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Proponents of aromatherapy report that aromatic or essential oils have been used for thousands of years as stimulants or sedatives of the nervous system and as treatments for a wide range of other disorders.[1] They link it historically to the use of infused oils and unguents in the Bible and ancient Egypt,[1] remedies used throughout the Middle Ages and the Renaissance,[2] and the burning of aromatic plants in various religious rites. The current applications of aromatherapy did not come about until the early 20th century when the French chemist and perfumer Rene Gattefosse coined the term "aromatherapy" and published a book of that name in 1937.[2] Gattefosse proposed the use of aromatherapy to treat diseases in virtually every organ system, citing mostly anecdotal and case-based evidence.[2]

Although Gattefosse and his colleagues in France, Italy, and Germany studied the effects of aromatherapy for some 30 years, its use went out of fashion midcentury and was rediscovered by another Frenchman, a physician, Jean Valnet, in the latter part of the century. Valnet published his book The Practice of Aromatherapy in 1982,[3] at which time the practice became more well-known in Britain and the United States. Through the 1980s and 1990s, as patients in Western countries became increasingly interested in complementary and alternative medicine (CAM) treatments, aromatherapy developed a following that continues to this day. In addition to the growing use of essential oils by nurses and aromatherapy practitioners for specific medical issues, the popularity of aromatherapy has also been exploited by cosmetics companies that have created lines of essential oil-based (though often with a synthetic component) cosmetics and toiletries, claiming to improve mood and well-being in their users.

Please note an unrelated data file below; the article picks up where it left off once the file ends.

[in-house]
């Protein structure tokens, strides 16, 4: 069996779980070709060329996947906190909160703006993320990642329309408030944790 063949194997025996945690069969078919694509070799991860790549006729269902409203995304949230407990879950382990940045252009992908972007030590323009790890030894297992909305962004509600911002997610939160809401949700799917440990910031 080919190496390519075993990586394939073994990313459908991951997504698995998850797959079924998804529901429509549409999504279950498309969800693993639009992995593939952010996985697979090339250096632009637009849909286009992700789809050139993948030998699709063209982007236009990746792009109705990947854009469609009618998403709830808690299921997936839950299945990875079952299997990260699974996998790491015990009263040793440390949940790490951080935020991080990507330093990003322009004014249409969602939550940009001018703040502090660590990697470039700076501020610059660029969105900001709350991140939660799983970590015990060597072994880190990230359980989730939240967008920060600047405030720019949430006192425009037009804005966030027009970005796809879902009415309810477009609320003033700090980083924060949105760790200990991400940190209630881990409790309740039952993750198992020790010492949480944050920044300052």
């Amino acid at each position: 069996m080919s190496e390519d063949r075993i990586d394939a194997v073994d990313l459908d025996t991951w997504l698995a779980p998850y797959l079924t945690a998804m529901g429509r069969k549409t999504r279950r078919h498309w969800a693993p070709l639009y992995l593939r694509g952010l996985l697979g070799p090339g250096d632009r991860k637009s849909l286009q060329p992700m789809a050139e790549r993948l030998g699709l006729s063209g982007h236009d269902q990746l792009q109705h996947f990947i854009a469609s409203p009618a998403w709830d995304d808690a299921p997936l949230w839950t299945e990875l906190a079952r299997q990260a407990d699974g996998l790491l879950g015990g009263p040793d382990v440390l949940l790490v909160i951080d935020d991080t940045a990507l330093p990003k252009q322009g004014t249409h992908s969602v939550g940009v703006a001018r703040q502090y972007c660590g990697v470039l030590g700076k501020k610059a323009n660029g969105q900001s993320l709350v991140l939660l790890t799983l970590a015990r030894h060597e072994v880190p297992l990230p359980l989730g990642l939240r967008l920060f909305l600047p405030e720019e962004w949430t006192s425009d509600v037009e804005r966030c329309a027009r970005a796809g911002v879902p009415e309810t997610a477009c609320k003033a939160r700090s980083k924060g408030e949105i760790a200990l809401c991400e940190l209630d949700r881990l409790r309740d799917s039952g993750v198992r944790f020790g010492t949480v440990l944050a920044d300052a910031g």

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Despite the growing popularity of aromatherapy in the latter part of the 20th century (especially in the United Kingdom), little research on aromatherapy was available in the English-language medical literature until the early or mid-1990s. The research that began to appear in the 1990s was most often conducted by nurses, who tended to be the primary practitioners of aromatherapy in the United States and United Kingdom (although it is dispensed by medical doctors in France and Germany). Aromatherapists now publish their own journal, the International Journal of Essential Oil Therapeutics. Also, many studies regarding the effects of odor on the brain and other systems in animals and healthy humans have been published in the context of odor psychology and neurobiology (and in the absence of the specific term aromatherapy).

In addition to topical antimicrobial uses,[4] aromatherapy has also been proposed for use in wound care [5,6] and to treat a variety of localized symptoms and illnesses such as alopecia, eczema, and pruritus.[7,8,9] Aromatherapy has also been studied via inhalation for airway reactivity.[10]

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